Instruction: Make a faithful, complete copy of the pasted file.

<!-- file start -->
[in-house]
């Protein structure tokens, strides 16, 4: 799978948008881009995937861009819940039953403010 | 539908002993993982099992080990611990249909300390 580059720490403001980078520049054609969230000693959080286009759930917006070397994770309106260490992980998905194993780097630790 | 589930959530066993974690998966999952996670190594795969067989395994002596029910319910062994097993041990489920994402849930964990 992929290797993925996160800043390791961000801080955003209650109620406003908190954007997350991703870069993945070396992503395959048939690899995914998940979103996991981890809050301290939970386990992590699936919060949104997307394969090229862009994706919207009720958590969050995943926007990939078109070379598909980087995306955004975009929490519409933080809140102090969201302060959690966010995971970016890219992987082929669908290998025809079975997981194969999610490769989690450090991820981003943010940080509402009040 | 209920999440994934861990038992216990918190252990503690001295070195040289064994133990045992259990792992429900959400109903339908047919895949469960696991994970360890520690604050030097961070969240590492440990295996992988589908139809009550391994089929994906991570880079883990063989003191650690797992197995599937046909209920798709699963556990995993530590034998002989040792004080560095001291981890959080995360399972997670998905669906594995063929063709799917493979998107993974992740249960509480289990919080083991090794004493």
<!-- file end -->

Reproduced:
[in-house]
């Protein structure tokens, strides 16, 4: 799978948008881009995937861009819940039953403010 | 539908002993993982099992080990611990249909300390 580059720490403001980078520049054609969230000693959080286009759930917006070397994770309106260490992980998905194993780097630790 | 589930959530066993974690998966999952996670190594795969067989395994002596029910319910062994097993041990489920994402849930964990 992929290797993925996160800043390791961000801080955003209650109620406003908190954007997350991703870069993945070396992503395959048939690899995914998940979103996991981890809050301290939970386990992590699936919060949104997307394969090229862009994706919207009720958590969050995943926007990939078109070379598909980087995306955004975009929490519409933080809140102090969201302060959690966010995971970016890219992987082929669908290998025809079975997981194969999610490769989690450090991820981003943010940080509402009040 | 209920999440994934861990038992216990918190252990503690001295070195040289064994133990045992259990792992429900959400109903339908047919895949469960696991994970360890520690604050030097961070969240590492440990295996992988589908139809009550391994089929994906991570880079883990063989003191650690797992197995599937046909209920798709699963556990995993530590034998002989040792004080560095001291981890959080995360399972997670998905669906594995063929063709799917493979998107993974992740249960509480289990919080083991090794004493």